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Laboratory Research From DrinkWell Highlights Industry Misinformation

Laboratory Research From DrinkWell Highlights Industry Misinformation

DrinkWell have conducted independent laboratory research analysing the calorie content of 24 of the most popular supermarket wines. We were shocked by the findings. 

Not only did our research highlight the levels of sugar used in some mass produced wines, but it also highlighted how additives used in their production can add up to 25% more calories into the mix.

We’ve summarised our findings below along with information on how we conducted the research. We’ve also got the most comprehensive and accurate list of nutritional information available on the internet for many of the most popular supermarket wines.

About Carbohydrates and Sugars in Wine

Sugar is a carbohydrate.

If a wine is made how it should, in the clean way, without any additives, the only carbohydrate content in wine should be from residual sugar. There should be no additional carbohydrates. For example, a clean glass of wine that contains 0.5g of sugar, should only contain 0.5g of carbohydrate.

That means that the only calories in wine should be from the residual sugar and from the alcohol itself, which has its own calorie content.

What our research highlighted is the role that additives can play in the amount of carbohydrates and calories in wine. We found that additives used in wine making can increase the calorie content by up to 25%.

how many sugars, carbs & calories in wine

The most shocking thing about these findings is that no one in the industry reports this and maybe, no one in the industry is aware of this. This includes both wine manufacturers and industry bodies such as Drinkaware.

Calories In Red Wines

Our calorie research analysed eight of the most popular red wines commonly bought by consumers in the supermarkets. These included popular varieties, including Yellowtail Jammy Red Roo and Blossom Hill Reserve Merlot. 

We found that the calories were generally around 10 - 20% more than DrinkWell wines. Some of these wines had a high sugar content, including Jammy Red Roo, which contained 3.8 grams per glass. 

What was surprising was that many of these wines had an additional carbohydrate content caused by the additives that are used in their production. This also meant their calorie content was also dramatically affected.

Product Name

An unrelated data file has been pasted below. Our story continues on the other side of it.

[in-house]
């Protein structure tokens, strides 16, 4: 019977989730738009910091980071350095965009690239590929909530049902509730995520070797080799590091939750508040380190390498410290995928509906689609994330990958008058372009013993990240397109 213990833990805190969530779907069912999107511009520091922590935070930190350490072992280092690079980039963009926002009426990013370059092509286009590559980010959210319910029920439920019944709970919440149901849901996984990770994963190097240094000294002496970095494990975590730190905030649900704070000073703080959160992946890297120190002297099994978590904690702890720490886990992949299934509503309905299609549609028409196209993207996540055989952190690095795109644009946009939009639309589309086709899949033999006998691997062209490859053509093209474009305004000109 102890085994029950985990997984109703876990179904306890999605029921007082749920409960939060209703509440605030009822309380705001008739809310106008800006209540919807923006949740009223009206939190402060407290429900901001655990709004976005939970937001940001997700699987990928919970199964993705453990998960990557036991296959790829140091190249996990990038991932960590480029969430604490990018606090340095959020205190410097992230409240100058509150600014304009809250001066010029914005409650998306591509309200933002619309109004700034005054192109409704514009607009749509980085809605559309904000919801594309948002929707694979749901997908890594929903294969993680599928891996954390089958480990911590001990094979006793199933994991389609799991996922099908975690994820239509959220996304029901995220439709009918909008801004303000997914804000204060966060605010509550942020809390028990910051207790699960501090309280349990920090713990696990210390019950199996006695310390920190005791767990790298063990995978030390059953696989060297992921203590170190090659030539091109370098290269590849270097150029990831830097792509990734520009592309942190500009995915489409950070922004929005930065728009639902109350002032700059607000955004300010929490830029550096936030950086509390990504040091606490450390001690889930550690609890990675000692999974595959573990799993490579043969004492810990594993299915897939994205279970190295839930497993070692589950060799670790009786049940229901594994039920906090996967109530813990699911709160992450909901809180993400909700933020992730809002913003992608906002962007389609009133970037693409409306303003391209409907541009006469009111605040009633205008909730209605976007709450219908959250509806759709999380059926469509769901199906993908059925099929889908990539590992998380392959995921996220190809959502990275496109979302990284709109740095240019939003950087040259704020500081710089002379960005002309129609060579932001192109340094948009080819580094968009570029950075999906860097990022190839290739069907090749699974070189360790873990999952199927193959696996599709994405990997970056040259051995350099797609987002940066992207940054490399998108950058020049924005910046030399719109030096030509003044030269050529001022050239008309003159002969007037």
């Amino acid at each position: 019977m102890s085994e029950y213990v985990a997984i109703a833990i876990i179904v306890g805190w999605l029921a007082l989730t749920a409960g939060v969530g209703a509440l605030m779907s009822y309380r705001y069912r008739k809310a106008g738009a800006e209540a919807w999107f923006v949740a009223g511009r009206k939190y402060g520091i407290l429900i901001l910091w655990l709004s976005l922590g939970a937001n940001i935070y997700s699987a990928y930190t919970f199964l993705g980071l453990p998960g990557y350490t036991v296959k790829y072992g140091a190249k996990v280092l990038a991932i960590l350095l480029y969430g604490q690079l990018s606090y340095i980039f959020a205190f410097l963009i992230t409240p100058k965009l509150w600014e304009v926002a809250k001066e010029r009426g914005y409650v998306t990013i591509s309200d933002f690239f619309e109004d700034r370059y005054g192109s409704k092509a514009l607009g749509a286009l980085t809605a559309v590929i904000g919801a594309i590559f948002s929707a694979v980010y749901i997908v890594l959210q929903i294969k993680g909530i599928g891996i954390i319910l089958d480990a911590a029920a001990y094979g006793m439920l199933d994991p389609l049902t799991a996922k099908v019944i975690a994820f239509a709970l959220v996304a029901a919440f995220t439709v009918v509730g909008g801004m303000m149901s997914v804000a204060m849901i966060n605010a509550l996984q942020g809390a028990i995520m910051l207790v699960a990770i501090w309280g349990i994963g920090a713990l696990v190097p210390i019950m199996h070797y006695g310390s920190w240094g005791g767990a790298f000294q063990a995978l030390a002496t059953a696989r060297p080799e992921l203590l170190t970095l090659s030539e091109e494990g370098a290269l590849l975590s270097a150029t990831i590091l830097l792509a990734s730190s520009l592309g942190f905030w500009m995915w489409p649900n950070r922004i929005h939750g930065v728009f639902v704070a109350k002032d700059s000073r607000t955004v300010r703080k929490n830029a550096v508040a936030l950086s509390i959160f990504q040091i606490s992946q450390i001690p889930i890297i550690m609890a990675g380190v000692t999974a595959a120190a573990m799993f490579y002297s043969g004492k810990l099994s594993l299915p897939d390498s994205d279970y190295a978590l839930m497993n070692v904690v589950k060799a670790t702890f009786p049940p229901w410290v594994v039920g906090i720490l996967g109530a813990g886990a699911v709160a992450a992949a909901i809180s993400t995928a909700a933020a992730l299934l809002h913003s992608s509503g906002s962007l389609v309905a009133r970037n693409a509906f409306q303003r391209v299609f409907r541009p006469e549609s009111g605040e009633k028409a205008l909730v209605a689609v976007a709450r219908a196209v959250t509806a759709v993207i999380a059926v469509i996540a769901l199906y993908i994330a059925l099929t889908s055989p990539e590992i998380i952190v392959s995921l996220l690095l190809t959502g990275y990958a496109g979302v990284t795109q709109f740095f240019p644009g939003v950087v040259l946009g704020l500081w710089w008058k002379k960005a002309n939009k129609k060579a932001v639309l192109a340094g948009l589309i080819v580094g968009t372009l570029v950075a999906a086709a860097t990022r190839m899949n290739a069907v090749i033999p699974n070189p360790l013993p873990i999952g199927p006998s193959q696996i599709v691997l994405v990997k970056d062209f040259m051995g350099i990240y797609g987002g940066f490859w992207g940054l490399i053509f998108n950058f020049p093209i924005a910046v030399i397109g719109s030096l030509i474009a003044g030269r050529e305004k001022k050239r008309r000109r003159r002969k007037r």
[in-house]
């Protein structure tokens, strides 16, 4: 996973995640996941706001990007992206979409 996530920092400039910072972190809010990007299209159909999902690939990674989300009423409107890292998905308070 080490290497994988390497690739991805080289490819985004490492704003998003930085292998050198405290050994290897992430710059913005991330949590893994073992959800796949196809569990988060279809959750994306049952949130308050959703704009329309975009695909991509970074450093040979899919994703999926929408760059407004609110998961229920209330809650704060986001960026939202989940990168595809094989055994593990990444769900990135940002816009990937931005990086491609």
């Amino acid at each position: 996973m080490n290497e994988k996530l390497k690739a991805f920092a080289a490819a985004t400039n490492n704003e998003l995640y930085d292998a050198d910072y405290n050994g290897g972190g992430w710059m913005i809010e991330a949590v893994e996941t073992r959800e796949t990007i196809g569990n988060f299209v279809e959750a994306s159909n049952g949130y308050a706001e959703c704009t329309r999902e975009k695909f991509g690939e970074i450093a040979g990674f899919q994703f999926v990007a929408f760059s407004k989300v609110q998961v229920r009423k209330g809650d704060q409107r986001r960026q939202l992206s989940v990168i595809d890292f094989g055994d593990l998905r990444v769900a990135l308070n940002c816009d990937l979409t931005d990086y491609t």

Abv%

Calories Per 125ml

Carbs Per Litre

Sugar Per Litre

Yellow Tail Jammy Red Roo

12.0%

114

54

38

Lindemans Bin 40 Merlot,

14.0%

110

27

9

Hardys Vr Shiraz Red Wine,

13.0%

102

22

7

Wolf Bass Eagle Hawk Merlot

12.5%

103

28

4

Blossom Hill Reserve Merlot

13.0%

104

25

3

Casillero Del Diablo Malbec

13.0%

103

17

1

Oyster Bay Merlot,

13.5%

102

15

1

Campo Veijo Temranillo Red Wine

13.5%

101

11

1


Calories In White Wines

We analysed nine household names in the mass produced wine industry, including a Wolf Blass Sauvignon Blanc and a Lindemans Pinot Grigio.

On average these wines contained 20% more calories than DrinkWell alternatives. The sugar count in many of the wines was also significantly more than DrinkWell.

Just like the reds, these wines also had a hidden carbohydrate content that was contributing to increased calories.

Product Name

Abv%

Calories Per 125ml

Carbs Per Litre

Sugar Per Litre

Gallo Family Vineyards Chardonnay White Wine

12.5%

98

18

12

Barefoot Pinot Grigio White Wine,

12.0%

93

17

9

Lindemans Bin 85 Pinot Grigio White Wine

12.0%

105

16

7

Echo Falls Pinot Grigio

13.0%

104

22

5

Villa Maria Sauvignon Blanc White Wine

13.5%

101

13

4

Hardys Vr Sauvignon Blanc

12.0%

94

13

3

Wolf Blass Yellow Label Sauvignon Blanc

13.0%

101

9

2

Oyster Bay Chardonnay White Wine

13.0%

98

9

1

Jacobs Creek Classic Pinot Grigio White Wine

12.0%

91

9

1

Calories In Popular Rose Wines

We analysed five of the most popular rose wines on the market. In general, rosè wine has more sugar than many other wines. In particular Zinfandel and Pinot Grigio blush. 

We analysed popular wines such as Blossom Hill Rose and Jacobs Creek Classic Shiraz Rosè. As expected these contained a lot of sugars as well an additional carbohydrate content.

Product Name

Abv%

Calories Per 125ml

Carbs Per Litre

Sugar Per Litre

Barefoot Pink Moscato

9.0%

101

73

66

Gallo Family Summer Rose

5.5%

70

63

57

Blossom Hill Classics Crisp & Fruity Rose Wine

11.5%

95

39

34

Echo Falls White Zinfandel Rose

10.5%

94

42

28

Jacobs Creek Classic Shiraz Rose

11.8%

96

17

8

About The Laboratory Testing

The DrinkWell calorie study was conducted in a third party, independent, UKAS accredited laboratory that specialises in nutritional testing. They tested a sample of 22 of the most popular and most purchased, mass produced wines that are available to buy in UK supermarkets.

The data shows sugar content, total calories and total carbohydrate content of the wines. Without additives, the only carbohydrate in wine would be sugar. Any additional carbohydrate reported is from additives used in the wine making process, including those used for preserving, colouring, flavouring and sweetening the wines.

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